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Nerve – I adore this movie with every fibre of my being. I honestly don’t believe I will ever, ever tire of watching it. Throw yourself into one night in New York, and uncover the dark secret of the mysterious online game Nerve.

Pulse – An Australian medical drama, focused on the life of a young female doctor, Zoe, a kidney transplant reciever. She navigates the tense environment of the hospital, breaking protocol, losing and saving lives. Through her and her friends, bosses and colleagues, explore relationships and life in every facet.

Ollie Ritchie – film-maker with a heavenly voice and vibe. You’ll get lost in these, I promise.

Casey Neistat – okay so obviously I’m a little late here, judging by his 7 and a half million followers, but within a day of coming across this guy I’d watched more of his videos than I really care to admit. His daily vlogs are unexplainably very entertaining, but these are a few of my favourite works of his.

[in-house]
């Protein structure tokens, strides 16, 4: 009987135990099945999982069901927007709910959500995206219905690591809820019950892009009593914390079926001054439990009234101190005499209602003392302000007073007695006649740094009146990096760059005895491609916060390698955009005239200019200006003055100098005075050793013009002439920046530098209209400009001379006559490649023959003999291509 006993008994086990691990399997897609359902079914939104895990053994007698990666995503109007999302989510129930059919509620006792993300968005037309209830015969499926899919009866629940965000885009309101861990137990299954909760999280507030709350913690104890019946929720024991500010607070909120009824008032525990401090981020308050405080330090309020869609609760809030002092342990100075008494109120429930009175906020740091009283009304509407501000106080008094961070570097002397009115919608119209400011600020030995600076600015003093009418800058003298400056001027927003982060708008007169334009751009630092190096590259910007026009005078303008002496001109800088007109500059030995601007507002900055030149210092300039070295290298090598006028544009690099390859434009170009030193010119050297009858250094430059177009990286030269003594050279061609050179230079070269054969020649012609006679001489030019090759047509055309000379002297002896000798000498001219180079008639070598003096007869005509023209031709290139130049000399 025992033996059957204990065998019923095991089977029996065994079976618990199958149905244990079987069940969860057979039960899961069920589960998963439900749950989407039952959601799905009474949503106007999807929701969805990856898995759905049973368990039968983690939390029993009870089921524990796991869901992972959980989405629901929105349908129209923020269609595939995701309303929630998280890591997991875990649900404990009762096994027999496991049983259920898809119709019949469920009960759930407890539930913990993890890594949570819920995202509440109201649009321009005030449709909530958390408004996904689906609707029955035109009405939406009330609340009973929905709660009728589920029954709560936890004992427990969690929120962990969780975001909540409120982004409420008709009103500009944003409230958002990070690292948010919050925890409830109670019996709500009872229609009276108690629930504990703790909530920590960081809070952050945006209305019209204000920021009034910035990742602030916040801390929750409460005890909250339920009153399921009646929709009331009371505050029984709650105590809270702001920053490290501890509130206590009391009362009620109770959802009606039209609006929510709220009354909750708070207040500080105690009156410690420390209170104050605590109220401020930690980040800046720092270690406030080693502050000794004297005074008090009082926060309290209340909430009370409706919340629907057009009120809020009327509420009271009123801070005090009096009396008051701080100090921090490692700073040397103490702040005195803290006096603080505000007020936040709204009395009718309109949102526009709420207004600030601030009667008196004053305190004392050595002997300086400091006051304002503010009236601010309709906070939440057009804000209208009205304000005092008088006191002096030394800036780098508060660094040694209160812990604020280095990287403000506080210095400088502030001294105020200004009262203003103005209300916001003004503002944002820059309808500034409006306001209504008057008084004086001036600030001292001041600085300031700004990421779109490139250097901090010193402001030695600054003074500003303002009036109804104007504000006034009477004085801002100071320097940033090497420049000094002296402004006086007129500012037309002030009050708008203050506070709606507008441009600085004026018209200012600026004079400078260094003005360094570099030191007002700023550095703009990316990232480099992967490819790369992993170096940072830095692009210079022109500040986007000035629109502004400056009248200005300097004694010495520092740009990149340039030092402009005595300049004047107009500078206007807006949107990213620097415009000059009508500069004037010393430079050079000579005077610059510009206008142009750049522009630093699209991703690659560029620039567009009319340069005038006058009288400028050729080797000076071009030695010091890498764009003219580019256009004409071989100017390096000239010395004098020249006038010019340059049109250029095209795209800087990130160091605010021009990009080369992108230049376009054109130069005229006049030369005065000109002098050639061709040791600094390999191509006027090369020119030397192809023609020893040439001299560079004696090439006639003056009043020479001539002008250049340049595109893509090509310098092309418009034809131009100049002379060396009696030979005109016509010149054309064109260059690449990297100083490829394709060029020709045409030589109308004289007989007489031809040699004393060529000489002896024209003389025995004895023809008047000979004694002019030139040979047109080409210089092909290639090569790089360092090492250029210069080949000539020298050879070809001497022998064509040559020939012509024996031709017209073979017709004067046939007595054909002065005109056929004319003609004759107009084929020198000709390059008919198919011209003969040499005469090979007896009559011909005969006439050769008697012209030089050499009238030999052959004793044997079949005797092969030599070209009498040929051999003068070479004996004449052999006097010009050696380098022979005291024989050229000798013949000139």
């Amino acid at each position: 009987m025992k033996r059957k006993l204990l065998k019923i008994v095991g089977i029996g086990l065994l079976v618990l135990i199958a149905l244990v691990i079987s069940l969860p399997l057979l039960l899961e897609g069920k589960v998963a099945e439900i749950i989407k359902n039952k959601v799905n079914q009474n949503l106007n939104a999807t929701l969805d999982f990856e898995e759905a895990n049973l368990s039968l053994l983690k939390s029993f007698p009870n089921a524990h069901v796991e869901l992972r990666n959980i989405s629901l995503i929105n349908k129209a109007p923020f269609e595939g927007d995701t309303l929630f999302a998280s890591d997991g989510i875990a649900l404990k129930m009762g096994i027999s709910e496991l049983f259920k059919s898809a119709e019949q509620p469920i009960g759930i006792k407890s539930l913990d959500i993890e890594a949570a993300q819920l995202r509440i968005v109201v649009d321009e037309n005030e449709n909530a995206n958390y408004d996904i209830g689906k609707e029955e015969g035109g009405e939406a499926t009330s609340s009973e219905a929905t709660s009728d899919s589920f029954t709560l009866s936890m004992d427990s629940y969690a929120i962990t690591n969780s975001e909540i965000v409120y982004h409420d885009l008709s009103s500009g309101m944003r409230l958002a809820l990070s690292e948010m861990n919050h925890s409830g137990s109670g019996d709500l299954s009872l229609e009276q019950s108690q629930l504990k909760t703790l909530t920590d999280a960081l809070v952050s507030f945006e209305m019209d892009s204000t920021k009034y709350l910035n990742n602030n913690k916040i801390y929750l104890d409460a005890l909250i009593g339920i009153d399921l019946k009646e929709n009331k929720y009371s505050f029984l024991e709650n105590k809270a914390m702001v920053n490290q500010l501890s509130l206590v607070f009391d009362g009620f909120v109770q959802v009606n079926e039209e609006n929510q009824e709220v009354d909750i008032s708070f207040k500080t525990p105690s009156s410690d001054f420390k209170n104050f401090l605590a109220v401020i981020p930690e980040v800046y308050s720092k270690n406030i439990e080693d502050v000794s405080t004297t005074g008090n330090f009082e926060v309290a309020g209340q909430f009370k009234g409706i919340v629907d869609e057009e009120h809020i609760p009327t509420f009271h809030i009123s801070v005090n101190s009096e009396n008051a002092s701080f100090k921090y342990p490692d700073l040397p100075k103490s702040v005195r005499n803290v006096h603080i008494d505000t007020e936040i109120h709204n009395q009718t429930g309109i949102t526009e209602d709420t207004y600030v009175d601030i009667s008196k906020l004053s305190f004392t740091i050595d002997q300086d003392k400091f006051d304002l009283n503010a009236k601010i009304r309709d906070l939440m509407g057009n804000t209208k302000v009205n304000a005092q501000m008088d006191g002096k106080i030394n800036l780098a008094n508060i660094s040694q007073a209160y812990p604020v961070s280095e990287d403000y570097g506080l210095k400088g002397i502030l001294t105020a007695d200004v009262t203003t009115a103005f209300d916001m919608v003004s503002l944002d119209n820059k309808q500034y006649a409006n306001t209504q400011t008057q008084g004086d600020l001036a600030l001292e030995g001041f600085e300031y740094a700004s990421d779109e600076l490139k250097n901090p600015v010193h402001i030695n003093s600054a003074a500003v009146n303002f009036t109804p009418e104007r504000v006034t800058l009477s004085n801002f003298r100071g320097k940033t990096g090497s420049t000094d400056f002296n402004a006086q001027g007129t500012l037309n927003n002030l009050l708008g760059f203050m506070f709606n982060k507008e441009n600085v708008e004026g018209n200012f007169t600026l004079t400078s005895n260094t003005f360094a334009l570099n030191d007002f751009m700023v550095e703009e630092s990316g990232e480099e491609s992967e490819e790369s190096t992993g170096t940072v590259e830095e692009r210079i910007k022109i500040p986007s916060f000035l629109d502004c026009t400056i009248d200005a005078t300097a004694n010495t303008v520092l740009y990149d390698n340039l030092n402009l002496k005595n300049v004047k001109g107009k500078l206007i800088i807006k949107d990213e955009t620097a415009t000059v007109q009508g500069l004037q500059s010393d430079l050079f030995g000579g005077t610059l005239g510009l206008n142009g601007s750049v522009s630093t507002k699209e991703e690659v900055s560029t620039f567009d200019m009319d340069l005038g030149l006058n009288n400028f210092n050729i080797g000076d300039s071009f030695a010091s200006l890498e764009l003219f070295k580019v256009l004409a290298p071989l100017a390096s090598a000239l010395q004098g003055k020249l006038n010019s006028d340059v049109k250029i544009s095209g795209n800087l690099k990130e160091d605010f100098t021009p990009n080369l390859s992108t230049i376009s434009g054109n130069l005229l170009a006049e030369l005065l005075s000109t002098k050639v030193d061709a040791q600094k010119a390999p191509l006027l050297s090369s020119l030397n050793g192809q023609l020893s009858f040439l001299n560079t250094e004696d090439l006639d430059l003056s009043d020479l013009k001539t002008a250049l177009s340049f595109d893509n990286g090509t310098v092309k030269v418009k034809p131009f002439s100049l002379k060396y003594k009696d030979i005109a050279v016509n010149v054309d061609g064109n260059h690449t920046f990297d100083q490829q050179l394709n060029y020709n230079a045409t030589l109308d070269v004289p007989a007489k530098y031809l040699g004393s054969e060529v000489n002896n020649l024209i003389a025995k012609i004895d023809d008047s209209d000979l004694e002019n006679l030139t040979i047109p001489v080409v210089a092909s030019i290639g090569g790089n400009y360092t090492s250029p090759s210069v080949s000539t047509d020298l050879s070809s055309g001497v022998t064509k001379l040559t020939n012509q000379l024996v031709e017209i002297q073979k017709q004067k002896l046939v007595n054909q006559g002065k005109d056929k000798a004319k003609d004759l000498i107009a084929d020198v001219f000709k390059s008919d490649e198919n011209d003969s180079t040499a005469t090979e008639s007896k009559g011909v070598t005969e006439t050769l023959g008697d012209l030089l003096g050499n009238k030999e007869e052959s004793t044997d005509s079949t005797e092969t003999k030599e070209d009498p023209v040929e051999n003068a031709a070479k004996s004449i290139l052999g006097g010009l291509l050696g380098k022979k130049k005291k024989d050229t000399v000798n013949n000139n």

Claire Michelle – she is indescribable. just press play.

Home, Messy Heads – I think I watched this close to forty times over the course of one week. Over that week, I was turning 15, returning home, and generally feeling out of place – this helped me through a lot, I think.

Heaven Knows What Trailer  I could barely finish watching this. The rawness, violence and grit are incredible, and though I have no plans to see this movie anytime soon, I view this trailer as a shocking piece of visual art. Prepare yourself, though.

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Just Kids, Patti Smith – After hearing praise of this book across every social media channel and blog I follow, I finally relented and found a copy at my local library. Raw depiction of New York, money, drugs and art in the 60s and 70s. Well worth the read.